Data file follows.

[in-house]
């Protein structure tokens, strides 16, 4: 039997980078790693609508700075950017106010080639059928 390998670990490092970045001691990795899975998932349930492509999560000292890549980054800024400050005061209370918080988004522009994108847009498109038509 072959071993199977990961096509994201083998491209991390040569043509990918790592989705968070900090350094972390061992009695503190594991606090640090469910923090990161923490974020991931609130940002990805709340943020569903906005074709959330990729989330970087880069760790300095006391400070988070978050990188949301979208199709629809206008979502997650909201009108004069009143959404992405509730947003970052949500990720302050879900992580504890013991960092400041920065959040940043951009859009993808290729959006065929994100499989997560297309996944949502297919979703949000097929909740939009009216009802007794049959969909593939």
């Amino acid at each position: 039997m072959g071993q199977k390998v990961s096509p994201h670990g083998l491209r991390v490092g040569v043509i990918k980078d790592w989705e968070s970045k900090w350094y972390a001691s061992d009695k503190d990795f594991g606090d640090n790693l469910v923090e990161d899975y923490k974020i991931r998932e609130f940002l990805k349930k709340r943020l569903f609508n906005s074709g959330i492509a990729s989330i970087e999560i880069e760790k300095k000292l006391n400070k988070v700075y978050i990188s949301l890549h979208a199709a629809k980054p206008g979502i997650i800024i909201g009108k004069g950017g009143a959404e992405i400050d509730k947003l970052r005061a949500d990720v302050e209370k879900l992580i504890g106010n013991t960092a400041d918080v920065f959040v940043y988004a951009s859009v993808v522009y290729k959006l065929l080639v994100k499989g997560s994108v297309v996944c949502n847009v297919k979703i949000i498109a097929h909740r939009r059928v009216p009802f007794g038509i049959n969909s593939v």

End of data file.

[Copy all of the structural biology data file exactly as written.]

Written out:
[in-house]
């Protein structure tokens, strides 16, 4: 039997980078790693609508700075950017106010080639059928 390998670990490092970045001691990795899975998932349930492509999560000292890549980054800024400050005061209370918080988004522009994108847009498109038509 072959071993199977990961096509994201083998491209991390040569043509990918790592989705968070900090350094972390061992009695503190594991606090640090469910923090990161923490974020991931609130940002990805709340943020569903906005074709959330990729989330970087880069760790300095006391400070988070978050990188949301979208199709629809206008979502997650909201009108004069009143959404992405509730947003970052949500990720302050879900992580504890013991960092400041920065959040940043951009859009993808290729959006065929994100499989997560297309996944949502297919979703949000097929909740939009009216009802007794049959969909593939």
């Amino acid at each position: 039997m072959g071993q199977k390998v990961s096509p994201h670990g083998l491209r991390v490092g040569v043509i990918k980078d790592w989705e968070s970045k900090w350094y972390a001691s061992d009695k503190d990795f594991g606090d640090n790693l469910v923090e990161d899975y923490k974020i991931r998932e609130f940002l990805k349930k709340r943020l569903f609508n906005s074709g959330i492509a990729s989330i970087e999560i880069e760790k300095k000292l006391n400070k988070v700075y978050i990188s949301l890549h979208a199709a629809k980054p206008g979502i997650i800024i909201g009108k004069g950017g009143a959404e992405i400050d509730k947003l970052r005061a949500d990720v302050e209370k879900l992580i504890g106010n013991t960092a400041d918080v920065f959040v940043y988004a951009s859009v993808v522009y290729k959006l065929l080639v994100k499989g997560s994108v297309v996944c949502n847009v297919k979703i949000i498109a097929h909740r939009r059928v009216p009802f007794g038509i049959n969909s593939v």